• Verifying information: With the abundance of online information, verifying the source and credibility of what you find is crucial. Not everything online is accurate or reliable.

Legal research requires a combination of legal knowledge, critical thinking skills, information literacy, and efficient research techniques. By being aware of these challenges and honing their research skills, paralegals can overcome them and provide valuable legal support.

Legal Research Mistakes

Here are some of the top legal research mistakes paralegals make:

  • Relying solely on free or easily accessible sources: While some free resources can be helpful, research often requires access to comprehensive legal databases. These databases contain the latest case law, statutes, regulations, and other legal materials that may not be free.
  • Not using the right keywords or search terms: Legal research requires using precise legal terminology to find relevant information. Paralegals unfamiliar with legal jargon may struggle to find the most appropriate sources for their research.
  • Failing to analyze the information found properly: It’s not enough to simply find relevant legal information. Paralegals need to be able to analyze the information, understand how it applies to the specific case, and identify any potential counter-arguments.
  • Not considering the jurisdiction: Laws can vary significantly between different jurisdictions (states, countries, etc.). Paralegals need to ensure they are researching the law that applies to the specific case they are working on.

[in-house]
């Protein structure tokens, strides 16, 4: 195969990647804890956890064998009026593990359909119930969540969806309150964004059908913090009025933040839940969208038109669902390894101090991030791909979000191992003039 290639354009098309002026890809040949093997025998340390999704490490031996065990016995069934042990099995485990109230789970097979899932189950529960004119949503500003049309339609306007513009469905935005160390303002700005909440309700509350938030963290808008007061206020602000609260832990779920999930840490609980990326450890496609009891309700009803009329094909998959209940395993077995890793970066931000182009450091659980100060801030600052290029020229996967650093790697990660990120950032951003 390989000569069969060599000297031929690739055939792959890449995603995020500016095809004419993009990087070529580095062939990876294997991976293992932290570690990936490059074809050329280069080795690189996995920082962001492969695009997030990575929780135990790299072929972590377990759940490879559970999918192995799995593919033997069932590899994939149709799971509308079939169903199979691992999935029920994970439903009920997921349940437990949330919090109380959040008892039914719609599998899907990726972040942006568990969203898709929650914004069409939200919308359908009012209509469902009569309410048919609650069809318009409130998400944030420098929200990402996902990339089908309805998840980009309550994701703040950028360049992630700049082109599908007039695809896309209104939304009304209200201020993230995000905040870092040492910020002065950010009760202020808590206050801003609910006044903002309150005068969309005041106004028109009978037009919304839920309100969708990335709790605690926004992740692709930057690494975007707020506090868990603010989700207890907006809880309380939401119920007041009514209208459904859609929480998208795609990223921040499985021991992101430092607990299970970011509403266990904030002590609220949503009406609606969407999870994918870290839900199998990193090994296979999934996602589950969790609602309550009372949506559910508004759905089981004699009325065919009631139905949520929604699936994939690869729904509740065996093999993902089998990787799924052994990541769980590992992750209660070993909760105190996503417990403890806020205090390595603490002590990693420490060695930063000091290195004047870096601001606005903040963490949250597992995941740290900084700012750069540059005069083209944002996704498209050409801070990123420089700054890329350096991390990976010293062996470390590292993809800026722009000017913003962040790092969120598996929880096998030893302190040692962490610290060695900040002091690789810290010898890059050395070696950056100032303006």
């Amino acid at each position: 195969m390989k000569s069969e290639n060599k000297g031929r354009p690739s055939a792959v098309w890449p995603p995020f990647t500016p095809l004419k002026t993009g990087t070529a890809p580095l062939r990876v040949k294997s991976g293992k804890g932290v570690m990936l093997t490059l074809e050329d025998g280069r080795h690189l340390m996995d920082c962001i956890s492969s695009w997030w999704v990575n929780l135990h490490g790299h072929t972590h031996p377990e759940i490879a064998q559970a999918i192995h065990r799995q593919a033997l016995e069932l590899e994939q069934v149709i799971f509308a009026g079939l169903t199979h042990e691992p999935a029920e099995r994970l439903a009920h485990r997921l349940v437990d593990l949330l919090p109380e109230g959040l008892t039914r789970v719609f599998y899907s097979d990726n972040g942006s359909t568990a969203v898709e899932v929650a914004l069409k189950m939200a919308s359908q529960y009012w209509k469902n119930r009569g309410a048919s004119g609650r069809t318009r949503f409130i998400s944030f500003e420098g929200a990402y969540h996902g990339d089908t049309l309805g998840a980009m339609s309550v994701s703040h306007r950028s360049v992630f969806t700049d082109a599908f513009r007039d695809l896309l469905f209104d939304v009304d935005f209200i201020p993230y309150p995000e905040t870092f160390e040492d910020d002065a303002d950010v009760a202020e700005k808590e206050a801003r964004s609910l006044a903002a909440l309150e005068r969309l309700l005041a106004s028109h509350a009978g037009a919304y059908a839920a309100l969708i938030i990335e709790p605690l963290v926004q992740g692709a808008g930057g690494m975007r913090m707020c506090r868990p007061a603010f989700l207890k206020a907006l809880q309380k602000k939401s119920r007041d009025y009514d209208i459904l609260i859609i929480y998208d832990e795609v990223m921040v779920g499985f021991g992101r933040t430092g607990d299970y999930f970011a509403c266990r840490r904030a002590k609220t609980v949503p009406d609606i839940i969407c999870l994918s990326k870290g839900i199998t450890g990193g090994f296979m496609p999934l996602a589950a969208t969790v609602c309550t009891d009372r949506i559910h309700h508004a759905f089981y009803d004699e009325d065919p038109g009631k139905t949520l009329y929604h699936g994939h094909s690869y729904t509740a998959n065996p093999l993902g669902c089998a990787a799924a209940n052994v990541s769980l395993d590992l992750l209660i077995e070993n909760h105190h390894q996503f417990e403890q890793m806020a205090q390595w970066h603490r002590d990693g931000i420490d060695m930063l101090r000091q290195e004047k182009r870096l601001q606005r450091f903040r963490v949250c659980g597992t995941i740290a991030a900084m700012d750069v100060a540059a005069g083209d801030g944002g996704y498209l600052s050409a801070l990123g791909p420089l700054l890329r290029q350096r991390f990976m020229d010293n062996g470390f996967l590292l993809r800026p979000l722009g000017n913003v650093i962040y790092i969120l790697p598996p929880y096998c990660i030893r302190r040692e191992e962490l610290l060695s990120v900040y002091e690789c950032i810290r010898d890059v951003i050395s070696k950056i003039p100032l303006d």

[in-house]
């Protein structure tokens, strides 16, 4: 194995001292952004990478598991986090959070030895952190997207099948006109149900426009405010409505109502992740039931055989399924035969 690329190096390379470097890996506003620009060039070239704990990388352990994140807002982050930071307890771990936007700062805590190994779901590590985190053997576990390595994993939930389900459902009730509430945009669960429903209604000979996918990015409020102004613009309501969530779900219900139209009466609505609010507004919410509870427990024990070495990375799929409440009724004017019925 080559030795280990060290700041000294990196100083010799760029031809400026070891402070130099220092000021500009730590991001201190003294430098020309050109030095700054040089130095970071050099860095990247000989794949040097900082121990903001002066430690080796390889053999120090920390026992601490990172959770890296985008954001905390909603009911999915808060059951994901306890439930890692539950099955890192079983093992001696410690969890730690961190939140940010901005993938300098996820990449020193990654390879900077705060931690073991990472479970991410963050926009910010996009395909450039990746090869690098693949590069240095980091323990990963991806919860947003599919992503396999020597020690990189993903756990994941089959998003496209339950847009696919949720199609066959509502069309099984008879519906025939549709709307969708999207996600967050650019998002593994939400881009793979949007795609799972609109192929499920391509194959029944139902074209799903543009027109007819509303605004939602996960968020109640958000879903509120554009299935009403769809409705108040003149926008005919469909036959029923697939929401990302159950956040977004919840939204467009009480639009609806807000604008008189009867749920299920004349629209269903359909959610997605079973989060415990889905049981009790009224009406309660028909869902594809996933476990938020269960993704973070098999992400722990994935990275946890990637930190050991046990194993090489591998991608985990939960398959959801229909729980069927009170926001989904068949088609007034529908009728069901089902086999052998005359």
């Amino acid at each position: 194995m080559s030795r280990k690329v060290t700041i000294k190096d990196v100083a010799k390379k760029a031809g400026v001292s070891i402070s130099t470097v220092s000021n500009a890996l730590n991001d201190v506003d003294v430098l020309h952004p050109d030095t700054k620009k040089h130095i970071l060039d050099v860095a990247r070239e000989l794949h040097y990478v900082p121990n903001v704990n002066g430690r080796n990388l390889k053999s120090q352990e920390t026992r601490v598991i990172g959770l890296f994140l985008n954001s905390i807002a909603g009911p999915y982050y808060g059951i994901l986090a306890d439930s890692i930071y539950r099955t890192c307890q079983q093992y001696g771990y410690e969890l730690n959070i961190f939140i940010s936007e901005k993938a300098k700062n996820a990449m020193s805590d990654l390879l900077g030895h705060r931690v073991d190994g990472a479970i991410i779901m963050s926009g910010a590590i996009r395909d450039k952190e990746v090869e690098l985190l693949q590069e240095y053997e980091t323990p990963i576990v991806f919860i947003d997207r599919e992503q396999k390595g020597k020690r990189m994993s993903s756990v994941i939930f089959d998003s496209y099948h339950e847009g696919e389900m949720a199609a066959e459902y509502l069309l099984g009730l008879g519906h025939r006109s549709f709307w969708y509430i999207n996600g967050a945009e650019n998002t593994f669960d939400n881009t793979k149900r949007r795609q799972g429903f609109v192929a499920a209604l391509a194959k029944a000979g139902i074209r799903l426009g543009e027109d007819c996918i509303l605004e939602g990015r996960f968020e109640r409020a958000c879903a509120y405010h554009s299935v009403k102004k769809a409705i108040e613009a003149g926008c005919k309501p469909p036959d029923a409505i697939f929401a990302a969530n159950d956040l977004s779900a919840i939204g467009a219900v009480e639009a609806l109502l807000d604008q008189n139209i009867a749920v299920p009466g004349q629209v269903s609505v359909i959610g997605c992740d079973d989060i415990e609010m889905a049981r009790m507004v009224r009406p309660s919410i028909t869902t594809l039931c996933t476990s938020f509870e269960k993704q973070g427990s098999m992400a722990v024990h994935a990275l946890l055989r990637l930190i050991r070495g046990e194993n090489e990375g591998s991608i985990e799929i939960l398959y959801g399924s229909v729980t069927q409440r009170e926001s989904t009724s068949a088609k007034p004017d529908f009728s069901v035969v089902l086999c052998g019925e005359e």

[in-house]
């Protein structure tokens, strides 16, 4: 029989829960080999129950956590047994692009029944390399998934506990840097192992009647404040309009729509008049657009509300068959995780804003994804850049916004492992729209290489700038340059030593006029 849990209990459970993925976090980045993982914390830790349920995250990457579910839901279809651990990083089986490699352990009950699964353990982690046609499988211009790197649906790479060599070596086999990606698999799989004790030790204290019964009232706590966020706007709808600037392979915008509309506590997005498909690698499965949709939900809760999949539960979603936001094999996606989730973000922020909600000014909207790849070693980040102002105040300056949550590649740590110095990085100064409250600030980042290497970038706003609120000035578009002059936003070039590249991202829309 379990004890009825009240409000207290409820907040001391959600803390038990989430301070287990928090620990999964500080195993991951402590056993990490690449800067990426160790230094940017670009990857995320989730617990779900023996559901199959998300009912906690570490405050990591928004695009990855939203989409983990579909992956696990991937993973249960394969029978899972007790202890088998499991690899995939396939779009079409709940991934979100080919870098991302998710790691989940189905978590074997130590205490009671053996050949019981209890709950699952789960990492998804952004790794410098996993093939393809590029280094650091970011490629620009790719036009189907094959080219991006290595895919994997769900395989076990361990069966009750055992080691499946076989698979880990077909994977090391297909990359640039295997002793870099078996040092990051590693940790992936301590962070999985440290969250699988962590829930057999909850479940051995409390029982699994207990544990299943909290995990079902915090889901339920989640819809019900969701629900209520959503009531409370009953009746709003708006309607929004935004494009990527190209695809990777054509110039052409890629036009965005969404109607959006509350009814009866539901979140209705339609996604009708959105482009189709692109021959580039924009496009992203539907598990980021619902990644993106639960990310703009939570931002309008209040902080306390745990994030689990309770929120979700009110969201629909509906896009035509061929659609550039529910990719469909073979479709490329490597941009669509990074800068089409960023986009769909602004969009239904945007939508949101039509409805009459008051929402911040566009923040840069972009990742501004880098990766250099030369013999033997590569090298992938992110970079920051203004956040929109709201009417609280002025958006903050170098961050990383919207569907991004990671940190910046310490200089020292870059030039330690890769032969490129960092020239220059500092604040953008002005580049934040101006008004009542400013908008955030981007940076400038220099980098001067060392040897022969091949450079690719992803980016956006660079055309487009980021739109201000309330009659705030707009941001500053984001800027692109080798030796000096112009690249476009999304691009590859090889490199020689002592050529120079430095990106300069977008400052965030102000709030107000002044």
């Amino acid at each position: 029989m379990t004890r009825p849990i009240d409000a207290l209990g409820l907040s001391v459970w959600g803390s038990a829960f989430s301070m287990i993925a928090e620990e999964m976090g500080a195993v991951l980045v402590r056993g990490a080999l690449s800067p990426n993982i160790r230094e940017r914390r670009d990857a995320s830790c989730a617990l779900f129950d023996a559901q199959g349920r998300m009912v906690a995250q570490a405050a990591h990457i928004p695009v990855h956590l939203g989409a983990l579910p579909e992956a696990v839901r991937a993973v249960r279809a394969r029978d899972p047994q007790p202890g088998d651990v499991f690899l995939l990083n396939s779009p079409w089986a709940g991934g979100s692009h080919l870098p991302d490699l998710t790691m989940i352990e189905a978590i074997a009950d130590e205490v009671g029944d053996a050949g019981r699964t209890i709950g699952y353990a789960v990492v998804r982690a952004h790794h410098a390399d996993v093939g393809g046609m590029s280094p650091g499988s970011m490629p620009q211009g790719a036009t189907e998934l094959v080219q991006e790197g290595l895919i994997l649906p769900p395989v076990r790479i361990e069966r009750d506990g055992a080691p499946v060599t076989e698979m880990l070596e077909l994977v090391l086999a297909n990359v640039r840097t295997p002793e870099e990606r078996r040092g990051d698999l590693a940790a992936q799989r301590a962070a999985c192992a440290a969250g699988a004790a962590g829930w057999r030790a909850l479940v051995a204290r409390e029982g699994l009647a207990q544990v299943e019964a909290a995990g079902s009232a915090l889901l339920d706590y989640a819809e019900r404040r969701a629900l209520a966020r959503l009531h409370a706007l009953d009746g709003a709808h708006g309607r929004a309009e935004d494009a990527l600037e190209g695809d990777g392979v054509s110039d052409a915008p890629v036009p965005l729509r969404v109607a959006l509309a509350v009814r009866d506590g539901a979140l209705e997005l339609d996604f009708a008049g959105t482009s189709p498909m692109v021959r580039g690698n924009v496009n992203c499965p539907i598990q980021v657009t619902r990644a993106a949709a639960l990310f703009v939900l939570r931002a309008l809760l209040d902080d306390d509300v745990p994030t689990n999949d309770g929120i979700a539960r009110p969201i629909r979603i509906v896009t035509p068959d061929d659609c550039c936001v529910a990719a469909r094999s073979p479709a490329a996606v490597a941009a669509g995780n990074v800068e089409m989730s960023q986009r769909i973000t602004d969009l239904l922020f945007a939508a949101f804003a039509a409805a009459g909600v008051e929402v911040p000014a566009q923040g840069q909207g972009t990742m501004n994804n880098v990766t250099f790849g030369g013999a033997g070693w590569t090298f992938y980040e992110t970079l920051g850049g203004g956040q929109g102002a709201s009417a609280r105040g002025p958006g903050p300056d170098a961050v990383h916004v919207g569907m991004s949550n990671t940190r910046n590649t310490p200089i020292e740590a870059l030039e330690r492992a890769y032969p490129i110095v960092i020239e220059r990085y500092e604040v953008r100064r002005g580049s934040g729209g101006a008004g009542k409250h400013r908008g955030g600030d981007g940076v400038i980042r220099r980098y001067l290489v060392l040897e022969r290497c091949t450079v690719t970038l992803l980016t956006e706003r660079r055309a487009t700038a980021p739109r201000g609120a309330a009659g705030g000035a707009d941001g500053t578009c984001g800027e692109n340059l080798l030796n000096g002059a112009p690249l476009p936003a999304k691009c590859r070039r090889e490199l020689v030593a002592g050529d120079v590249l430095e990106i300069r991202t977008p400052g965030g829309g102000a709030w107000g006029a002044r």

• Not keeping track of research sources: It’s important to record all the sources used during research. This is essential for citing the sources properly and ensuring the accuracy of the research.
  • Not verifying the information found: Just because information appears on a legal website or database doesn’t mean it’s accurate. Paralegals should verify the information they find by checking it against other reputable sources.
  • Plagiarism: Copying and pasting legal information without proper citation is plagiarism, which can have serious consequences.
  • Not understanding the attorney’s needs: Legal research aims to provide attorneys with the information they need to represent their clients effectively. Paralegals must understand the attorney’s specific needs and tailor their research accordingly.

By avoiding these mistakes, paralegals can conduct effective legal research that provides valuable support to the legal team.

Techniques and Resources for Effective Legal Research

A recent study by the National Federation of Paralegal Associations (NFPA) found that 42% of paralegals felt they could improve their research skills.

Conducting thorough legal research is a crucial skill for paralegals and legal professionals. Here are some key techniques and resources to navigate the legal landscape:

Legal Research Techniques:

  • Define the Legal Issue: Clearly identify the central legal question. This will help you focus your research and identify relevant sources.